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Wednesday 17 March 2021

Burl reviews The End of the Tour! (2015)


With a bookish hello it’s Burl, here to review a literary two-hander that came out a while back, and I’ve just now caught up with! It’s a tale of fellers who write books, and shows what can happen when two of them spend a few days in close company with one another! Yes, the movie is The End of the Tour, the tale of the meeting between a Rolling Stone reporter named David Lipsky and the bandanna-clad wordsmith David Foster Wallace!

Jason Segel from SLC Punk dons the doo-rag in order to play the celebrated author, and I’ll say right up front that I though his performance was terrific! I’m not familiar enough with the real DFW’s voice, look, and mannerisms to do a detailed comparison, but, ha ha, in any case impersonation is beside the point! Segel does an excellent job of creating the character of a shy, friendly, humble, prideful, whip-smart, uncertain, spiky, obliging, bewildered and ambitious man, no matter what his initials are!

Jesse Eisenberg from Adventureland and Zombieland enters Wallaceland in the character of Lipsky, assigned by Rolling Stone to accompany Wallace on the last stop of his Infinite Jest book tour! This last stop turns out to be Minneapolis, which is a city I’m pretty familiar with, so that was nice! The requisite Fargo-ness comes in the person of Joan Cusack from Grandville U.S.A., their perky tour guide and driver, but the city is otherwise portrayed as the bastion of NPR-level mainstream sophistication that it is, for the white, college-educated set anyway!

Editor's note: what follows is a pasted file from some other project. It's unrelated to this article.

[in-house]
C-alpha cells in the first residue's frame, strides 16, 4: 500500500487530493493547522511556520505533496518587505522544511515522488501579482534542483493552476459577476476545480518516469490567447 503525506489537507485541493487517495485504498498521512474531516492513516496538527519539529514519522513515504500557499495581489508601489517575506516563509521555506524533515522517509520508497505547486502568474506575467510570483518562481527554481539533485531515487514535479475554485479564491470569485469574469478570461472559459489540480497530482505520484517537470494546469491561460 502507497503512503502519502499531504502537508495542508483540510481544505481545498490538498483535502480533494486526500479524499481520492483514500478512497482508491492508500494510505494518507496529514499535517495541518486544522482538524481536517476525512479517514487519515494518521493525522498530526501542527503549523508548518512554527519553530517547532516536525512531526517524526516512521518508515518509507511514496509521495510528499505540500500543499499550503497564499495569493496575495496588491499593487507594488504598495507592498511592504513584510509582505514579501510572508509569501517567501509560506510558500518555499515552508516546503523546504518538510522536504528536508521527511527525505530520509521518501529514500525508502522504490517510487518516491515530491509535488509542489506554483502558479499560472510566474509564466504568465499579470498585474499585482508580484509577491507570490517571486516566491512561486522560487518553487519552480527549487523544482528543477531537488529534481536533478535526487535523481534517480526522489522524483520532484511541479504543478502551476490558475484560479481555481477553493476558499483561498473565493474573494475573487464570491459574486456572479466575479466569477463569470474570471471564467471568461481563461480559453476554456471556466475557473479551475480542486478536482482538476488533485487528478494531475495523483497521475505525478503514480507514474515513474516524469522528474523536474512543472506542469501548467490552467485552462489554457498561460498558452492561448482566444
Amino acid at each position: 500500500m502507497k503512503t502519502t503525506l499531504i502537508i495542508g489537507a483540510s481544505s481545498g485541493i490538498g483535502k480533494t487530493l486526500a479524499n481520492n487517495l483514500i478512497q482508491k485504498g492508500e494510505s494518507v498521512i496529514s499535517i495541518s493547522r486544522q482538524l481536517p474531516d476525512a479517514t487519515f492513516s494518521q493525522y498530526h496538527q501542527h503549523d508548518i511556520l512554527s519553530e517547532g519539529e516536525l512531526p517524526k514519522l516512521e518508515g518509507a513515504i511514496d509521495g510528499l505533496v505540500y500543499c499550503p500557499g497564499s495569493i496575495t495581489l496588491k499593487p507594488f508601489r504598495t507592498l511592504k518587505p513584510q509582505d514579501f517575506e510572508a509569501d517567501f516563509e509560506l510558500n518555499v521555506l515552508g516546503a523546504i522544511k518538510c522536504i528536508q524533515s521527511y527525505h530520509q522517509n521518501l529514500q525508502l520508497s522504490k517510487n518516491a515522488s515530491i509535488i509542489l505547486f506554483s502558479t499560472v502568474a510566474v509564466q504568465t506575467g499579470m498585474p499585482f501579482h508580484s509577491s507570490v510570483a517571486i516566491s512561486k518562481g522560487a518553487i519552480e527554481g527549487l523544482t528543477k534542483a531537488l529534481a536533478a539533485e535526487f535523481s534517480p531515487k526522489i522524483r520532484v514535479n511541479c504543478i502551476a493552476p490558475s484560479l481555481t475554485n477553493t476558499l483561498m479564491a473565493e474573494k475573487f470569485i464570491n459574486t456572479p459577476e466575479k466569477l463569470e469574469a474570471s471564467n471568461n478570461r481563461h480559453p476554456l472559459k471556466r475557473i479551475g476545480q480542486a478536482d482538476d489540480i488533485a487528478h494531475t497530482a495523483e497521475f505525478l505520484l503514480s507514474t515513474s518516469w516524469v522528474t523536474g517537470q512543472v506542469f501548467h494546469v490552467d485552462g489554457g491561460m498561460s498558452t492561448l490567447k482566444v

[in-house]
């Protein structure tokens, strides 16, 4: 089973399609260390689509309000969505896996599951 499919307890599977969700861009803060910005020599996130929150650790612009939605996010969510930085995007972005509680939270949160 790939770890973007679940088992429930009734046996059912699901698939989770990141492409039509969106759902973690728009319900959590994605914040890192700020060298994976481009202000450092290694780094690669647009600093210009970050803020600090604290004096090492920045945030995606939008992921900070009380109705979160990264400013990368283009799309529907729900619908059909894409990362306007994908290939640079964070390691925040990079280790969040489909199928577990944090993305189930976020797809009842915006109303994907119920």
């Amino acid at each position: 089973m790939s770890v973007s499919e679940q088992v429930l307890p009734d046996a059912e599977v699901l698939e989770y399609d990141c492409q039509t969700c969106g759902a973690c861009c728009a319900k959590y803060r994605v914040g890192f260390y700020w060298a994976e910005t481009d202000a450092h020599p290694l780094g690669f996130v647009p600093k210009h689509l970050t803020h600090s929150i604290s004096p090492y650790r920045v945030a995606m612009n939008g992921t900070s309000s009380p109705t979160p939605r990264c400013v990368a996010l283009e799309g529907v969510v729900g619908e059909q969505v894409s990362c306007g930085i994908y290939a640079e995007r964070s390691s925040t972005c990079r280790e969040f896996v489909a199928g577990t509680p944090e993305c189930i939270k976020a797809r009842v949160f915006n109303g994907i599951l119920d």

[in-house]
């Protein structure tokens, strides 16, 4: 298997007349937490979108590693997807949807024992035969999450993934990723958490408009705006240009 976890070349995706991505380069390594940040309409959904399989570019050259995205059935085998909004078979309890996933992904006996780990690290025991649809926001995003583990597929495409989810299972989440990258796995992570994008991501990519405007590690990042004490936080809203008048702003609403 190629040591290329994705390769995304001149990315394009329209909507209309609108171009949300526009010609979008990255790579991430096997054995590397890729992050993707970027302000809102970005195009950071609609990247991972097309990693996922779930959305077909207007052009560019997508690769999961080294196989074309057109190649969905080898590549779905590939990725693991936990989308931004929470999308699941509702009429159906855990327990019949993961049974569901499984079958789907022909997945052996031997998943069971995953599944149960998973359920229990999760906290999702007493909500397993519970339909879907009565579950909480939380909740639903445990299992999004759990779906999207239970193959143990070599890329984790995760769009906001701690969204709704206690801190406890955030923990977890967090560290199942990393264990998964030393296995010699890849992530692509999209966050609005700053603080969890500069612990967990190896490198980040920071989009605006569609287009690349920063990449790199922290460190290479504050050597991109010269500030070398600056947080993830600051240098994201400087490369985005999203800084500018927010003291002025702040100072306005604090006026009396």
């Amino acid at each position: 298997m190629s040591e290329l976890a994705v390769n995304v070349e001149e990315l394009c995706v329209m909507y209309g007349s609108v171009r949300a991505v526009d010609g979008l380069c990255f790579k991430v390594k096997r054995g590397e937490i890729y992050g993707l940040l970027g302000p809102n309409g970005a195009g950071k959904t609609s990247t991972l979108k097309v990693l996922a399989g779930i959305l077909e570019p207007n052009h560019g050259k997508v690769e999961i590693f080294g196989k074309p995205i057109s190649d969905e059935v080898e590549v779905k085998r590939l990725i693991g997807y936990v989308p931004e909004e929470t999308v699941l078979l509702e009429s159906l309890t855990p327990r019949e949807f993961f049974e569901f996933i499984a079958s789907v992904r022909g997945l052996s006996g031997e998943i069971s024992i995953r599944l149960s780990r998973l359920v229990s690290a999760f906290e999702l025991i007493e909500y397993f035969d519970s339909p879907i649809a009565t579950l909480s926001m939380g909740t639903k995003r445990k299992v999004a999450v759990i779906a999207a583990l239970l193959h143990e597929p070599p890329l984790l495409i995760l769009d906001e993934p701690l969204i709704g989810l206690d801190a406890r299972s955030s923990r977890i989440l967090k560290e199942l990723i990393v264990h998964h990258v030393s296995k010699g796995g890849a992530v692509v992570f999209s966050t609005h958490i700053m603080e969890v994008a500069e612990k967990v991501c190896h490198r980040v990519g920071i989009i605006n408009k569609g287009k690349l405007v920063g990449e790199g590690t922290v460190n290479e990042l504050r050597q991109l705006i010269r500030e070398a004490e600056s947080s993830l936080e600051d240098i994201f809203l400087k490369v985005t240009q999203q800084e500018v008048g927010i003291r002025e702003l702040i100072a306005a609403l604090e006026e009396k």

The bulk of the picture involves these two Davids getting to know one another, mostly in a mellow way but interrupted on occasion by neuroses and jealousies! It’s a pretty male movie, but there are ladies: Anna Chlumsky from Uncle Buck appears in a nothing, mostly phoned-in part as Lipsky’s girlfriend; while in Minneapolis Mickey Sumner from Frances Ha and Mamie Gummer from The Ward show up as Betsy and Julie, two DFW pals with whom the Davids hang out and, in a delightful sequence, go to Mall of America and catch a screening of John Woo’s Broken Arrow!

At several points in the picture, when Lipsky gets upset, Eisenberg pulls out one of his acting staples: a hurt, about-to-cry face that makes me want to jump up and run away whenever I see it! I didn’t care for that, nor for his amateur-hour smoking (it looks practiced, but fake), but on balance I think Eisenberg did a good job in his role! It’s a real pleasure sometimes to watch a movie about intelligent people having intelligent conversations, and this one hit me at just such a moment; and on top of that it’s solidly directed and features unexpected treats on the soundtrack! Ha ha, there are some 80s tunes and some Alanis to shore up Wallace’s contention that he has the musical tastes of a thirteen year-old girl, but R.E.M., Pavement, and Brian Eno all get a look in too, plus there are a couple of Tindersticks tunes, and most unexpectedly, a Tindersticks cover of a Pavement song! Ha ha, weird!

It’s necessarily limited in what it can do, but the movie is smart enough to know that, and so it just cruises along in its pleasant and competent way through appealingly familiar territory! I enjoyed it, though of course the ultimate fate of DFW made me sad! Still, this was a supposedly fun thing that I might very well do again, and I give The End of the Tour three pop tarts!

1 comment:

  1. Frost/Nixon for hipsters? Something like that. Nicely played, though.